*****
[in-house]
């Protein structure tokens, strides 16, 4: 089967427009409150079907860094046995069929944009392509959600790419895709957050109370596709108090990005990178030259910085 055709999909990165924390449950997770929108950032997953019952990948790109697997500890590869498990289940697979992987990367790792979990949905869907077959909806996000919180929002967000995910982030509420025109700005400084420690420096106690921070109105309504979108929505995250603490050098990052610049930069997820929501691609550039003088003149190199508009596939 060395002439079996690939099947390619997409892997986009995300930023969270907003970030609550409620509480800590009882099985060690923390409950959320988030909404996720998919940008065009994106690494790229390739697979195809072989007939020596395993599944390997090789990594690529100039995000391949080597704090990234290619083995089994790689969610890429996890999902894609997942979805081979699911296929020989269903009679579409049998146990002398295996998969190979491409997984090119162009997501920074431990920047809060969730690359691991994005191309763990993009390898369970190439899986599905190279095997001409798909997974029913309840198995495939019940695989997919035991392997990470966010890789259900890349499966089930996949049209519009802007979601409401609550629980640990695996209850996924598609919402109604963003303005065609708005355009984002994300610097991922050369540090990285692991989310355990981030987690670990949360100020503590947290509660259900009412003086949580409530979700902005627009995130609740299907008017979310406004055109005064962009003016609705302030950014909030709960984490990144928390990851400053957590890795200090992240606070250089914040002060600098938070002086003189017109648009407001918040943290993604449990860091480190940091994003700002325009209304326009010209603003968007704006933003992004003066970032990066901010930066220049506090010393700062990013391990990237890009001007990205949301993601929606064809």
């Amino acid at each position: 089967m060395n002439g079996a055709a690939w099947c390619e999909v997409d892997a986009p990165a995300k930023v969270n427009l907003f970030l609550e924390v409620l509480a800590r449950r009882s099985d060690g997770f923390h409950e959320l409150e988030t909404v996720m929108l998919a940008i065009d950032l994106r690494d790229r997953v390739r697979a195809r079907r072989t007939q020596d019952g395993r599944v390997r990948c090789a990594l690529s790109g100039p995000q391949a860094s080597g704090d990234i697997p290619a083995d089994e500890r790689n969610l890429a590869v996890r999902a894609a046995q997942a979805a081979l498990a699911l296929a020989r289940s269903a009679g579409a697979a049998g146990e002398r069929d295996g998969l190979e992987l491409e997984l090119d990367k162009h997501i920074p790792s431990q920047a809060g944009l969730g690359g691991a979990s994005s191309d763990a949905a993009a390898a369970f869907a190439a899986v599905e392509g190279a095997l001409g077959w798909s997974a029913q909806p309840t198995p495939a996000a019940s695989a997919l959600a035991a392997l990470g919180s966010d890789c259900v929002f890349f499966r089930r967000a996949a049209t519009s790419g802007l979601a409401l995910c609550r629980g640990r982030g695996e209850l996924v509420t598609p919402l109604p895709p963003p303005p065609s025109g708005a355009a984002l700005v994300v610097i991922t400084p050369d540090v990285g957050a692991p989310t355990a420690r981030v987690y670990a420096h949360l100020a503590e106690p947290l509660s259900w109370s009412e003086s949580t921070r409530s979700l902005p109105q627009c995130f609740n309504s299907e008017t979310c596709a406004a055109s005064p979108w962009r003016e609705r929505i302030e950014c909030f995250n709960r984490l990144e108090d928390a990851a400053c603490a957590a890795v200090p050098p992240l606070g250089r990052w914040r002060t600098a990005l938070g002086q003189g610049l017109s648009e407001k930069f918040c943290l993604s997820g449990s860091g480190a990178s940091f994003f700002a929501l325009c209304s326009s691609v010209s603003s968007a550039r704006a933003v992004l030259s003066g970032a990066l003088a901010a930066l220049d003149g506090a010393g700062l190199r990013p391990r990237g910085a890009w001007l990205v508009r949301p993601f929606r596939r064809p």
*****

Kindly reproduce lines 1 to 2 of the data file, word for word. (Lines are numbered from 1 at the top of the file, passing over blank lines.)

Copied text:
[in-house]
């Protein structure tokens, strides 16, 4: 089967427009409150079907860094046995069929944009392509959600790419895709957050109370596709108090990005990178030259910085 055709999909990165924390449950997770929108950032997953019952990948790109697997500890590869498990289940697979992987990367790792979990949905869907077959909806996000919180929002967000995910982030509420025109700005400084420690420096106690921070109105309504979108929505995250603490050098990052610049930069997820929501691609550039003088003149190199508009596939 060395002439079996690939099947390619997409892997986009995300930023969270907003970030609550409620509480800590009882099985060690923390409950959320988030909404996720998919940008065009994106690494790229390739697979195809072989007939020596395993599944390997090789990594690529100039995000391949080597704090990234290619083995089994790689969610890429996890999902894609997942979805081979699911296929020989269903009679579409049998146990002398295996998969190979491409997984090119162009997501920074431990920047809060969730690359691991994005191309763990993009390898369970190439899986599905190279095997001409798909997974029913309840198995495939019940695989997919035991392997990470966010890789259900890349499966089930996949049209519009802007979601409401609550629980640990695996209850996924598609919402109604963003303005065609708005355009984002994300610097991922050369540090990285692991989310355990981030987690670990949360100020503590947290509660259900009412003086949580409530979700902005627009995130609740299907008017979310406004055109005064962009003016609705302030950014909030709960984490990144928390990851400053957590890795200090992240606070250089914040002060600098938070002086003189017109648009407001918040943290993604449990860091480190940091994003700002325009209304326009010209603003968007704006933003992004003066970032990066901010930066220049506090010393700062990013391990990237890009001007990205949301993601929606064809």